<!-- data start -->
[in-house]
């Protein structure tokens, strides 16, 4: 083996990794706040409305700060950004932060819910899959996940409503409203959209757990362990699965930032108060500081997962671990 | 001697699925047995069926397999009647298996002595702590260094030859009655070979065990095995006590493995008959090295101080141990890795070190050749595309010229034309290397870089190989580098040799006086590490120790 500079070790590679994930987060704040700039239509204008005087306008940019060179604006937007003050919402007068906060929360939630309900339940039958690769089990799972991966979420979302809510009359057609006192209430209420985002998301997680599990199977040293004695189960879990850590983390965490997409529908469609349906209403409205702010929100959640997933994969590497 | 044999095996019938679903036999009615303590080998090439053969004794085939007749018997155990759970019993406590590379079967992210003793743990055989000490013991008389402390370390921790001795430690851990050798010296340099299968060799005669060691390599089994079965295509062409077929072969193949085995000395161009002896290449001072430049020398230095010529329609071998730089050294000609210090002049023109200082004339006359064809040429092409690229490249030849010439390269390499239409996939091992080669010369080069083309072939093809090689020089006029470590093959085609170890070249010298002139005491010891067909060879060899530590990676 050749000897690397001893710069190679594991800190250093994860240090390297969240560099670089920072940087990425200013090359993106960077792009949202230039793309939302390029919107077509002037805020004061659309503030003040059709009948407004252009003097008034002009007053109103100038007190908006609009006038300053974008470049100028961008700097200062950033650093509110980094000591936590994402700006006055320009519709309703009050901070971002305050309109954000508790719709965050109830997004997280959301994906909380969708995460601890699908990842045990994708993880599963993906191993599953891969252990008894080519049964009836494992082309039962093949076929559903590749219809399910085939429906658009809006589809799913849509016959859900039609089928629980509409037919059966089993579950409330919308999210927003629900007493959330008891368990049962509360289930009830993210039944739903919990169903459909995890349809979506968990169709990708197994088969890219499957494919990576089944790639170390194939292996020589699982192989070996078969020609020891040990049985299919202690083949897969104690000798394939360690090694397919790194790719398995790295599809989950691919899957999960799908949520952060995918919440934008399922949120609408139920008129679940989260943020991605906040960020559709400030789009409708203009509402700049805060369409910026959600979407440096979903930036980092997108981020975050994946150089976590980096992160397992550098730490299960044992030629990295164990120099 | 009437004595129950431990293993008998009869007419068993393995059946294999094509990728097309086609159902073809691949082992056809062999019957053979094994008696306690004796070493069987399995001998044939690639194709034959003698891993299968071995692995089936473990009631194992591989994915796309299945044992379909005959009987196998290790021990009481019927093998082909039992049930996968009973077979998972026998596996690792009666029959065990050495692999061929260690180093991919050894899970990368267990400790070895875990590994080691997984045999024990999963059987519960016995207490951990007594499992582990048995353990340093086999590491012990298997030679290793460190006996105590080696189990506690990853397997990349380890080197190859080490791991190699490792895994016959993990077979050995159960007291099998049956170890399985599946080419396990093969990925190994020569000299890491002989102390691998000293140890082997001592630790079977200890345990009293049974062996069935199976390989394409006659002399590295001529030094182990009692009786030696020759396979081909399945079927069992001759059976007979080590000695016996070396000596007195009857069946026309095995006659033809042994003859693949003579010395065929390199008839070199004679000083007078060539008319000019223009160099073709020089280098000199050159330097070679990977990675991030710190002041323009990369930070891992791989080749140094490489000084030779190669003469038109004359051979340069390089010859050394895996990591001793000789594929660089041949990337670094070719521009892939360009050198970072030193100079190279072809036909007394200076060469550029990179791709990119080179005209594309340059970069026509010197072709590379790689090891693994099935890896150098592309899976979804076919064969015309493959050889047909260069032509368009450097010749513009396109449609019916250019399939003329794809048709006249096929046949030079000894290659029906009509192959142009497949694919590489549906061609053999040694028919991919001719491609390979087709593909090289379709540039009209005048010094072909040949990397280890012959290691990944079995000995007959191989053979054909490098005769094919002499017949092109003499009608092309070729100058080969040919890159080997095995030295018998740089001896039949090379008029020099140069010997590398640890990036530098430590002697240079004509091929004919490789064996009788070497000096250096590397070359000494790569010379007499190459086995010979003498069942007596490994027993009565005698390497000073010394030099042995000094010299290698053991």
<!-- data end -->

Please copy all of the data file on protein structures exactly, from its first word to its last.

[in-house]
């Protein structure tokens, strides 16, 4: 083996990794706040409305700060950004932060819910899959996940409503409203959209757990362990699965930032108060500081997962671990 | 001697699925047995069926397999009647298996002595702590260094030859009655070979065990095995006590493995008959090295101080141990890795070190050749595309010229034309290397870089190989580098040799006086590490120790 500079070790590679994930987060704040700039239509204008005087306008940019060179604006937007003050919402007068906060929360939630309900339940039958690769089990799972991966979420979302809510009359057609006192209430209420985002998301997680599990199977040293004695189960879990850590983390965490997409529908469609349906209403409205702010929100959640997933994969590497 | 044999095996019938679903036999009615303590080998090439053969004794085939007749018997155990759970019993406590590379079967992210003793743990055989000490013991008389402390370390921790001795430690851990050798010296340099299968060799005669060691390599089994079965295509062409077929072969193949085995000395161009002896290449001072430049020398230095010529329609071998730089050294000609210090002049023109200082004339006359064809040429092409690229490249030849010439390269390499239409996939091992080669010369080069083309072939093809090689020089006029470590093959085609170890070249010298002139005491010891067909060879060899530590990676 050749000897690397001893710069190679594991800190250093994860240090390297969240560099670089920072940087990425200013090359993106960077792009949202230039793309939302390029919107077509002037805020004061659309503030003040059709009948407004252009003097008034002009007053109103100038007190908006609009006038300053974008470049100028961008700097200062950033650093509110980094000591936590994402700006006055320009519709309703009050901070971002305050309109954000508790719709965050109830997004997280959301994906909380969708995460601890699908990842045990994708993880599963993906191993599953891969252990008894080519049964009836494992082309039962093949076929559903590749219809399910085939429906658009809006589809799913849509016959859900039609089928629980509409037919059966089993579950409330919308999210927003629900007493959330008891368990049962509360289930009830993210039944739903919990169903459909995890349809979506968990169709990708197994088969890219499957494919990576089944790639170390194939292996020589699982192989070996078969020609020891040990049985299919202690083949897969104690000798394939360690090694397919790194790719398995790295599809989950691919899957999960799908949520952060995918919440934008399922949120609408139920008129679940989260943020991605906040960020559709400030789009409708203009509402700049805060369409910026959600979407440096979903930036980092997108981020975050994946150089976590980096992160397992550098730490299960044992030629990295164990120099 | 009437004595129950431990293993008998009869007419068993393995059946294999094509990728097309086609159902073809691949082992056809062999019957053979094994008696306690004796070493069987399995001998044939690639194709034959003698891993299968071995692995089936473990009631194992591989994915796309299945044992379909005959009987196998290790021990009481019927093998082909039992049930996968009973077979998972026998596996690792009666029959065990050495692999061929260690180093991919050894899970990368267990400790070895875990590994080691997984045999024990999963059987519960016995207490951990007594499992582990048995353990340093086999590491012990298997030679290793460190006996105590080696189990506690990853397997990349380890080197190859080490791991190699490792895994016959993990077979050995159960007291099998049956170890399985599946080419396990093969990925190994020569000299890491002989102390691998000293140890082997001592630790079977200890345990009293049974062996069935199976390989394409006659002399590295001529030094182990009692009786030696020759396979081909399945079927069992001759059976007979080590000695016996070396000596007195009857069946026309095995006659033809042994003859693949003579010395065929390199008839070199004679000083007078060539008319000019223009160099073709020089280098000199050159330097070679990977990675991030710190002041323009990369930070891992791989080749140094490489000084030779190669003469038109004359051979340069390089010859050394895996990591001793000789594929660089041949990337670094070719521009892939360009050198970072030193100079190279072809036909007394200076060469550029990179791709990119080179005209594309340059970069026509010197072709590379790689090891693994099935890896150098592309899976979804076919064969015309493959050889047909260069032509368009450097010749513009396109449609019916250019399939003329794809048709006249096929046949030079000894290659029906009509192959142009497949694919590489549906061609053999040694028919991919001719491609390979087709593909090289379709540039009209005048010094072909040949990397280890012959290691990944079995000995007959191989053979054909490098005769094919002499017949092109003499009608092309070729100058080969040919890159080997095995030295018998740089001896039949090379008029020099140069010997590398640890990036530098430590002697240079004509091929004919490789064996009788070497000096250096590397070359000494790569010379007499190459086995010979003498069942007596490994027993009565005698390497000073010394030099042995000094010299290698053991």